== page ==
The season of Lent begins on Ash Wednesday, which is always the seventh Wednesday before Easter Sunday. In the weeks between, Christians are invited to a season of prayer and somber self-reflection, often combined with some measure of self-discipline beyond their usual routine.

We often hear of people “giving up chocolate for Lent.” If we take on a discipline of self-denial, however, it’s important to give up something meaningful that highlights some way in which we rely on or give attention to, something other than our relationship with and reliance on God. That could be chocolate. It could also be time in front of the TV or scrolling through social media. Recent years have seen a shift toward taking on a new practice during Lent that strengthens our relationship with God; perhaps an activity that can take the place of the thing we have given up.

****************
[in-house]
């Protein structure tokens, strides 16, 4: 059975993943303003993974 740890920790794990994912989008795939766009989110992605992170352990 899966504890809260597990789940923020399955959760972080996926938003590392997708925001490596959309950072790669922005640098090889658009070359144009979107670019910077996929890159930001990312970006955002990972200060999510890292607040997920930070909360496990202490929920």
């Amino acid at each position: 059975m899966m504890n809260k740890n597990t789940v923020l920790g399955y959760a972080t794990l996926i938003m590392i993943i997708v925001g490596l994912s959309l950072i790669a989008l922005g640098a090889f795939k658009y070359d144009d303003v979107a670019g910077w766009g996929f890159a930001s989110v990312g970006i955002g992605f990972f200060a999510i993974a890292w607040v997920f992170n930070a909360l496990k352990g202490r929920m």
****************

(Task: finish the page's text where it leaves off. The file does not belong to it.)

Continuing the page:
This season of self-discipline and prayer lasts 40 days, which are all the days between Ash Wednesday and Easter, including Holy Week, but not including Sundays. The 40 days mirror the 40 days Jesus spent in the wilderness after his baptism and before his temptation, and also the 40 years the Hebrew people spent in the wilderness before entering their promised land.  

  • Lent: A Rookie Anglican Guide by Joshua Steele, posted by the Anglican Compass February 20, 2019.
  • Habits of Devotion: observing the season of Lent in a healthy, restorative and biblical way by the Rev. Kyle Norman of Holy Cross parish in Calgary, shared February 27, 2020 by the Anglican Church of Canada.